Garnet Pavatea Hopi-Tewa Beautiful Orange Vase with Design [SOLD]


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Garnet Pavatea, Flower Girl, Hopi-Tewa Potter

Garnet Pavatea's Radiant Stone-Polished Vase: A Testament to Hopi Excellence

This elegant vase, hewn from earth and shaped by Garnet Pavatea's skilled hands, stands as a silent ode to tradition and innovation. Let us delve into the details that make this piece truly remarkable:

  1. Polished Perfection:
    • The vase's surface, bathed in a warm orange hue, boasts a smooth, highly burnished finish. Each stroke of the polishing stone reflects Pavatea's dedication to perfection.
    • Remarkably, this vessel is devoid of painted designs, allowing the raw beauty of the clay to shine forth. Simplicity becomes its strength.
  2. Intriguing Indentations:
    • Encircling the vase's body, a band of eleven rows of indentations weaves a subtle narrative. These triangular impressions, smaller at the top and bottom, expand gracefully as they reach the mid-body.
    • Within these grooves lies a quiet rhythm—a heartbeat of creation.
  3. Interior Polishing:
    • Garnet's attention to detail extends beyond the exterior. She meticulously polished the interior of the vessel—a step not strictly necessary but a testament to her unwavering commitment.
    • As light dances within, it illuminates the vessel's soul.
  4. Artist signature Garnet Pavatea, Flower Girl, Hopi-Tewa PotterSignature Beneath the Surface:
    • Turn the vase over, and there, on the underside, rests Garnet Pavatea's name—a whispered promise of authenticity and lineage.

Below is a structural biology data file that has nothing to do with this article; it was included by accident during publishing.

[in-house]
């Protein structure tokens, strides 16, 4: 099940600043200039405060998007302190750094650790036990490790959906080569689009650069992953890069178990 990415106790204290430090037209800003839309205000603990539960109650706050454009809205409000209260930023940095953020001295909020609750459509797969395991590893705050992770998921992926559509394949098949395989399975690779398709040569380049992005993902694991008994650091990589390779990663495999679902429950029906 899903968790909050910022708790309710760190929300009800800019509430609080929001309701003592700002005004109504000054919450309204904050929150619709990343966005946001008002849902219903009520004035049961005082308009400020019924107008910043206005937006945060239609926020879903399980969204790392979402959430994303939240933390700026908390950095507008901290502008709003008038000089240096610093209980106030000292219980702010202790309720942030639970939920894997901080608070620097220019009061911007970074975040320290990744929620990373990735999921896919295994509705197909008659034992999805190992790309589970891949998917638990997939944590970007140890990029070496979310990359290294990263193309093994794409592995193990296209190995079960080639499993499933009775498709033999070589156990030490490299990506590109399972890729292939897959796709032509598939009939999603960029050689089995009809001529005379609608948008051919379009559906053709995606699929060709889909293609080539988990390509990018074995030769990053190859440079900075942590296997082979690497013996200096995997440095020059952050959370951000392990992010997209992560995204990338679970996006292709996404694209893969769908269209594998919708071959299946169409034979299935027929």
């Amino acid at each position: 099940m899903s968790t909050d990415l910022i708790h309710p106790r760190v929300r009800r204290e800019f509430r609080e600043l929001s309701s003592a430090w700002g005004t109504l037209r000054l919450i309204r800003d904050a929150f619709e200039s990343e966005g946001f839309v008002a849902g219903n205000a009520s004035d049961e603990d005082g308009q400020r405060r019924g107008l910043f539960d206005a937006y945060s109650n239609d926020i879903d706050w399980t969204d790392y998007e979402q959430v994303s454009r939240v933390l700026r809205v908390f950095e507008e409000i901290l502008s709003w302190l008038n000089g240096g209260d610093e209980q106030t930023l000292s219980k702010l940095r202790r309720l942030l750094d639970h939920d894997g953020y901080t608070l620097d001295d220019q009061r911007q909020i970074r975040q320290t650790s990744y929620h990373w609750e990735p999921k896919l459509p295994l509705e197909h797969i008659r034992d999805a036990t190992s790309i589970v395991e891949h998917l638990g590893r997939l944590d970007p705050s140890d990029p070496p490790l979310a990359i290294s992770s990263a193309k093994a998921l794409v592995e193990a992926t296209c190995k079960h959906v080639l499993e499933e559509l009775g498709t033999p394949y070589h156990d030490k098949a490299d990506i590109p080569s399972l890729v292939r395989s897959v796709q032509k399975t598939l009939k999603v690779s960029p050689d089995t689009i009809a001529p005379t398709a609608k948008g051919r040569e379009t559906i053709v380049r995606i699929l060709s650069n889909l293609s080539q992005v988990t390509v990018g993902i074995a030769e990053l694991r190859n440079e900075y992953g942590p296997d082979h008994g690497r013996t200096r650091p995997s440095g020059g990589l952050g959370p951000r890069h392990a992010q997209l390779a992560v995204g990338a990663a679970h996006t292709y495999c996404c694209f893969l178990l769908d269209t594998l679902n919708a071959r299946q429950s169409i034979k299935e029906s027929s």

5. Mary-Russell Ferrell Colton's Legacy:
    • The Hopi artisans owe a debt of gratitude to Mary-Russell Ferrell Colton, co-founder of the Museum of Northern Arizona. Her vision transcended mere preservation; it ignited a renaissance.
    • In the early 1930s, she orchestrated the Hopi Craftsman Exhibition, a platform for quality work. Her concern for elevating Hopi craftsmanship resonates through time.
  6. A Difficult Design, A Patient Creation:
    • This extraordinary vase, with its intricate indentations, stands as a testament to Garnet's attention to detail and her patience. How many hours did she invest in shaping this vessel? We can only wonder.
    • It defies convention, yet its presence is undeniable—a beacon of Hopi excellence.

In summary, Garnet Pavatea's vase transcends mere clay and fire. It whispers stories of generations, of hands that shaped and hearts that dreamed.

Garnet Pavatea’s (1915-1981) Hopi name translates in English to Flower Girl.  She was a Hopi-Tewa from the Tewa Village on First Mesa.  Her dad, Dewakuku, was Hopi and her mother was Tewa.  Following tradition, Garnet was of her mother's clan.  She was a long-time entrant in the Hopi craft exhibit and won many awards by doing so.  She also seemed to be a favorite of the Museum of Northern Arizona.  She was often a demonstrator at the Craftsman Exhibition.  For several years, Adobe Gallery had a standing order from the Museum of Northern Arizona for any Garnet Pavatea pottery available.

Condition: very good condition

Provenance: this Garnet Pavatea Hopi-Tewa Beautiful Orange Vase with Design is from a client in Colorado

Recommended Reading: Contemporary Hopi Pottery by Laura Graves Allen

TAGS: Southwest Indian PotteryHopi PuebloContemporary PotteryGarnet Pavatea, Flower Girl, Hopi-Tewa Potter

Garnet Pavatea, Flower Girl, Hopi-Tewa Potter
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